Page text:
Some parts of the race really stick out in my mind. First, the dilemma of when to use the porta potty. The race had a wave start letting a coral start every 1 to 2 minutes. The corals had about 1000 people each in them. I was in coral 29. So as you might have guessed, we stood at the starting line for almost an hour after the race officially began waiting to cross the start line. So there was the dilemma of do you go to the porta potty and try to find your group again as the corals inch slowly forward while you are gone. My answer was no. Then there was the problem of running with about 5 other people for the first 9 miles. After 9 miles, some people split for the half and one lady slowed down. So we were down to three of us. That made it easier to convince everyone to stop for a potty break. After all of that worrying, I only had to go twice.
Hat or no Hat
Another race issue I struggled with prior to the start was hat or no hat. I prefer to run without a hat but it was supposed to be sunny all day. I ended up wearing a hat. But even after all that worrying about how to keep the sun out of my eyes, I forgot that the sun just might also effect the rest of my body. So I wore no sunscreen and was out in the sun for about 7 hours straight. Not smart. I don't remember being that badly burned since I was a teenager who cared more about getting a tan than the pain. I peeled and underneath I was still burned. I had trouble sleeping because of the pain!
My favorite part of the race was around mile 8. We ran along Lake Washington and saw a bald eagle and my parents. Then we ran over a bridge over Lake Washington which offered a great view of Mount Rainer. I also enjoyed a stretch of the race that was on the bottom level of a double level bridge. So we were up with a view of the bay but shaded. We ran this piece twice, mile 16 and 24 I believe.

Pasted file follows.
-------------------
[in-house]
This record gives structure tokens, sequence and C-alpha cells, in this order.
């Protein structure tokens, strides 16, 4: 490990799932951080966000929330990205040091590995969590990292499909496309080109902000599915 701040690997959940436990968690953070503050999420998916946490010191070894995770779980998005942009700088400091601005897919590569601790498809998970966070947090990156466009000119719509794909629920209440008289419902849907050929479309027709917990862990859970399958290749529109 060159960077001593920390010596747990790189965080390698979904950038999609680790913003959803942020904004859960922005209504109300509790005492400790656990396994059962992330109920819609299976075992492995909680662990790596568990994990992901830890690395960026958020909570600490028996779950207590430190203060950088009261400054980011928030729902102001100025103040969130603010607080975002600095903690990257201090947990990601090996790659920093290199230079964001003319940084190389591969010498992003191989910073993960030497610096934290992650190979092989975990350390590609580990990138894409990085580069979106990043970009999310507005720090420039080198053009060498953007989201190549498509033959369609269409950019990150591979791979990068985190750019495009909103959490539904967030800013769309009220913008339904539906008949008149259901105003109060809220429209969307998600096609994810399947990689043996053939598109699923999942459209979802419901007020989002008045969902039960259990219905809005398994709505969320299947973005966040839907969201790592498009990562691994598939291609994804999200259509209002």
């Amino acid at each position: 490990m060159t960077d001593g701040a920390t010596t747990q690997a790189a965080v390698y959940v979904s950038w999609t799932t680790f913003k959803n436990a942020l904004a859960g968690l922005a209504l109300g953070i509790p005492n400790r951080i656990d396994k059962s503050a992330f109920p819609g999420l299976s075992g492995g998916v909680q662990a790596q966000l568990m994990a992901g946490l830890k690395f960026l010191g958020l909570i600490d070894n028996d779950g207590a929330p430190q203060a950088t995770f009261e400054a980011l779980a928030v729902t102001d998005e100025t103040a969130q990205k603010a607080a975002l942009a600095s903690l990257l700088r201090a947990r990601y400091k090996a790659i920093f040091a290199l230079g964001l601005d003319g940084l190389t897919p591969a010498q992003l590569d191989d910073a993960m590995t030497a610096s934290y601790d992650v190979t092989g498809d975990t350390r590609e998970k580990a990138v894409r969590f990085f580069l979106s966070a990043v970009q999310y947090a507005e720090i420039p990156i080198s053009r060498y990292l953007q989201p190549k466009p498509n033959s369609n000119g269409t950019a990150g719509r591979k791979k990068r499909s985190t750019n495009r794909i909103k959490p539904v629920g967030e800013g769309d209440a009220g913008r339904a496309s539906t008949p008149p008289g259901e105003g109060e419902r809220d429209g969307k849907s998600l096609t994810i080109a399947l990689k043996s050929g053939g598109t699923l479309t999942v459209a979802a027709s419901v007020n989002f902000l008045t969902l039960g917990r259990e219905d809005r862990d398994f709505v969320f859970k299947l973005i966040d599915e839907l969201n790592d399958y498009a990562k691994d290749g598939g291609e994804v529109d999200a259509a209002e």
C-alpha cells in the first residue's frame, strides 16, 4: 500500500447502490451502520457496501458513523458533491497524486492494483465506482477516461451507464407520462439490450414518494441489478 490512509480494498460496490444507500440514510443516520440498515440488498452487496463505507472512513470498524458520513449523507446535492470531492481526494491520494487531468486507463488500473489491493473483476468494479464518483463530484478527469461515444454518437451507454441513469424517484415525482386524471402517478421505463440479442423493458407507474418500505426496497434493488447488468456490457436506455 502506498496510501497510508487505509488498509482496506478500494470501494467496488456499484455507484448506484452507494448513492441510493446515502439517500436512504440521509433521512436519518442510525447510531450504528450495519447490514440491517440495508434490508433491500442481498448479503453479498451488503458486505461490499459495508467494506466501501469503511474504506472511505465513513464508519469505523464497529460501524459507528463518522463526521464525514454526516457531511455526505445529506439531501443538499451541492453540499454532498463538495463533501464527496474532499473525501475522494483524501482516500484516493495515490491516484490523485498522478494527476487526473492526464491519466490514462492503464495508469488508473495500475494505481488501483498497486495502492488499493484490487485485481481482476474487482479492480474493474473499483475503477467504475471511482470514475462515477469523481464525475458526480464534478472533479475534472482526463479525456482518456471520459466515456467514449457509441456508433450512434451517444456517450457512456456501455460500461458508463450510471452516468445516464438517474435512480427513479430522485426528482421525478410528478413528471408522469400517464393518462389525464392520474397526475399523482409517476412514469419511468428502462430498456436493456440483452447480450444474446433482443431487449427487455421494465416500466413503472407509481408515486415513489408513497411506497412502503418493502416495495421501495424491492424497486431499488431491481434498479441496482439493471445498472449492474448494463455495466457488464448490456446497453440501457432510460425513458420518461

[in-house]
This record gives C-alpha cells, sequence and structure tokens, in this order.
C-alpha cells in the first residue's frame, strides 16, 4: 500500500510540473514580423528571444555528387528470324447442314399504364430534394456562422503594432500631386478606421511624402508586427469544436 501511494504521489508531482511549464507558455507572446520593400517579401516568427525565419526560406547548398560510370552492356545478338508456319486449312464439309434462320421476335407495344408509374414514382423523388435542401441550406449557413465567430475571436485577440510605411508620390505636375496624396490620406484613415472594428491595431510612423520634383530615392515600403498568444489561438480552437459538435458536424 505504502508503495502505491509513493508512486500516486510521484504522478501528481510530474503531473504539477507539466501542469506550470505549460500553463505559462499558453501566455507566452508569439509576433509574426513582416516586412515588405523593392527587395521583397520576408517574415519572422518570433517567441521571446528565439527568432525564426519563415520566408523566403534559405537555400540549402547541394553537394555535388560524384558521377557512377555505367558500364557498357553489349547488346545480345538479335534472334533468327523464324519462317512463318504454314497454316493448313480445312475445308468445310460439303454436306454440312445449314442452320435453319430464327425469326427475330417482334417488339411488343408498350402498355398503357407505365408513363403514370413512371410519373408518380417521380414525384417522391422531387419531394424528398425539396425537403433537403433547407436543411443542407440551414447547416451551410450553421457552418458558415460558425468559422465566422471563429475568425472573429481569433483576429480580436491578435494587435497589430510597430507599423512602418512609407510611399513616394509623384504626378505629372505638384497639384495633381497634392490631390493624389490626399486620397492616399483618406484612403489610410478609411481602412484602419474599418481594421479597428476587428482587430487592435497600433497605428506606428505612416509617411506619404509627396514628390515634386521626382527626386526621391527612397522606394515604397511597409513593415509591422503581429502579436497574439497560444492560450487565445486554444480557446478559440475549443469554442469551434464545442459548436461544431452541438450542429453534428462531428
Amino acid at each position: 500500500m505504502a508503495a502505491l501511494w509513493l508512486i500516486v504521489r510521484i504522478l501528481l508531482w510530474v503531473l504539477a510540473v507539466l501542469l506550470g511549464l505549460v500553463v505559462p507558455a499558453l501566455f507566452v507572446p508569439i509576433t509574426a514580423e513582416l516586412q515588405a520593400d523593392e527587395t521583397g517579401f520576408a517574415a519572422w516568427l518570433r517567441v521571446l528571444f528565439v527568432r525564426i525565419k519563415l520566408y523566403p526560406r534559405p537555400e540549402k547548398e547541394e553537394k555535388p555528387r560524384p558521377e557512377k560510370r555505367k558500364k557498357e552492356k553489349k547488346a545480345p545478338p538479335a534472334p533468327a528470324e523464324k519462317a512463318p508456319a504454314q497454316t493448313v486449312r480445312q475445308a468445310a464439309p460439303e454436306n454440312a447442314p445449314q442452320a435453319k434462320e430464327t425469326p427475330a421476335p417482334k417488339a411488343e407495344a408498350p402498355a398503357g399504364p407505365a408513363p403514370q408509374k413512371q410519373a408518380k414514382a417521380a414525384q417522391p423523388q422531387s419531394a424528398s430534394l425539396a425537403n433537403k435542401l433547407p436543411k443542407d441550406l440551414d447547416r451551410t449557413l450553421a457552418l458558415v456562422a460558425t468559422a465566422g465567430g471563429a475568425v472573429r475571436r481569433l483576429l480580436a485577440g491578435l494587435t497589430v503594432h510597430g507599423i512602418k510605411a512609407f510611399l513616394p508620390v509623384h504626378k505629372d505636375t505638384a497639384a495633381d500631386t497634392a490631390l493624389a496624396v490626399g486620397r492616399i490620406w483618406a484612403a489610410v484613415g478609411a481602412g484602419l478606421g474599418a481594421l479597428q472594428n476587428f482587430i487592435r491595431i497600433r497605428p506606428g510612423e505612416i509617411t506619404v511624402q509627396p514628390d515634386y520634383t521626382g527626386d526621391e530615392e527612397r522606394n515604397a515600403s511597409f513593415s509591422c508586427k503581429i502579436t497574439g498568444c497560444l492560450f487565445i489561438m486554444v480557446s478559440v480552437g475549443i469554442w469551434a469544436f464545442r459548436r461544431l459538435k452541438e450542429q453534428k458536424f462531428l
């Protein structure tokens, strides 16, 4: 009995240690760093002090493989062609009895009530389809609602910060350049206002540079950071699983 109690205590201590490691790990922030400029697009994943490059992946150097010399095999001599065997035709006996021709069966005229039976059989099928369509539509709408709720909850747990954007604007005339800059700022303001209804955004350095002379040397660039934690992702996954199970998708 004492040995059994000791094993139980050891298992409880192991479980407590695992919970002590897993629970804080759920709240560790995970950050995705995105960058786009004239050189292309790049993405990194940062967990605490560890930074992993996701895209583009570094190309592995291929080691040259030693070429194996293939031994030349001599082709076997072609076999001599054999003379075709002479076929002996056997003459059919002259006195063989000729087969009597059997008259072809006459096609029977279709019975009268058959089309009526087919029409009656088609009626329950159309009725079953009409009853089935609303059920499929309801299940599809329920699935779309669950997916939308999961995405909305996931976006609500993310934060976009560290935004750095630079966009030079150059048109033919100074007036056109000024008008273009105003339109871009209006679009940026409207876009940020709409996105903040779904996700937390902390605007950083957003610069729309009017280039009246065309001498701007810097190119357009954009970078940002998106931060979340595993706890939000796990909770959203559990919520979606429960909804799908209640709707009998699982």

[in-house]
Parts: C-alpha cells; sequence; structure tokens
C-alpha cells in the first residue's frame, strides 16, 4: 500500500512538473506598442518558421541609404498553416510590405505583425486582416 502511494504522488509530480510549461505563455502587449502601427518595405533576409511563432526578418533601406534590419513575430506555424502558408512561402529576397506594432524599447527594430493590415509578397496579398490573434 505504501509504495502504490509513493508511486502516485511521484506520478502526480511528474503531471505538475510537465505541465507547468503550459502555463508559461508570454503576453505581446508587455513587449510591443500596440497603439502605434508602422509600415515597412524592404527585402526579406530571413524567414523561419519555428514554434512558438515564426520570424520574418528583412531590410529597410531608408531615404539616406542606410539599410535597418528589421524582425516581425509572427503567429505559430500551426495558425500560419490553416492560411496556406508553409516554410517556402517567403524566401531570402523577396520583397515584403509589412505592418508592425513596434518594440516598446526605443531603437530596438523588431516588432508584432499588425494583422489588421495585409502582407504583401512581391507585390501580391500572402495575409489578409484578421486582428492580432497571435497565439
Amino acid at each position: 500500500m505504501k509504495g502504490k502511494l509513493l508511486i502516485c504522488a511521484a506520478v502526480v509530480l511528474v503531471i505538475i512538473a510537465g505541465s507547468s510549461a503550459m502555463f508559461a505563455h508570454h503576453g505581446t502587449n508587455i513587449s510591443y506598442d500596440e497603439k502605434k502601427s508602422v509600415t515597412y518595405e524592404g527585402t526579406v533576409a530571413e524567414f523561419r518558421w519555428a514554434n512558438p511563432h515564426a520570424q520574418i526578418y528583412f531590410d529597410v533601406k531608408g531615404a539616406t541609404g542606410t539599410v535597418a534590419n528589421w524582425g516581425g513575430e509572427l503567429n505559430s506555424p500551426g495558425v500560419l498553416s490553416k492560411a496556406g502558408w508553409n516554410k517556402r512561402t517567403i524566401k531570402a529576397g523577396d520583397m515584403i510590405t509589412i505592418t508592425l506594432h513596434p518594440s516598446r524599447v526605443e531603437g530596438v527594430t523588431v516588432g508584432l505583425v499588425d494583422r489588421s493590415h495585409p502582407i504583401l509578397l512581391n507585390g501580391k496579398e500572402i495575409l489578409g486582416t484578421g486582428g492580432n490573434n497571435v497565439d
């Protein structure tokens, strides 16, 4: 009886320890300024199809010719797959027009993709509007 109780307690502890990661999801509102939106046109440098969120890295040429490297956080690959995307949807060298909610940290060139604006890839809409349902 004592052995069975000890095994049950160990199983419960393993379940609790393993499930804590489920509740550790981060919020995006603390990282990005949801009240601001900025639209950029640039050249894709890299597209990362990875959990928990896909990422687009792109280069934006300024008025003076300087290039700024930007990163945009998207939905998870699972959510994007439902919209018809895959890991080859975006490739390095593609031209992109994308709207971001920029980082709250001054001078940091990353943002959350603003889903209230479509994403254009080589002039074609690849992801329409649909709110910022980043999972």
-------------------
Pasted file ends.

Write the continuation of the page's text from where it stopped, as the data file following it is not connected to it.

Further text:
The worst part of the race was mile 17 to 19. It was uphill the entire 2 miles! I am not joking. Then it was downhill from 19 to 21 which is also not the best. But boy do you feel strong after completing a 2 mile uphill near the end of a marathon!
I always hear people talk about hitting "the wall". I am not sure exactly what that is. I think it is probably different for different people. For me, I believe my wall is defined as the point in a race when everything begins to make me cry. This was about mile 22 in this race. The thought of finishing made me cry. The thought of being 4 whole miles away from the finish made me cry. The fact that so many people were running for a great cause made me cry. Thinking about the rest of my vacation and what I was going to do after the race made me cry. Everything made me cry. I remember this same feeling in my last marathon.
One of my goals for this race was not a specific finish time instead I wanted to finish and feel good and be able to function for the rest of the day. I tend to have horrible headaches after very long runs in the heat. But I got something right that day! I went back to the hotel after the race and only had time to lay down for about an hour before we needed to leave for the victory dinner. But I felt great (in relative terms) and was able to enjoy a celebratory evening with my teammates and husband!
So hear is to accomplishing my goal I've been training 5 months for and for feeling great while I did it!
J and me after the race
Me on the left, Shannon, and Ronda right before the finish line.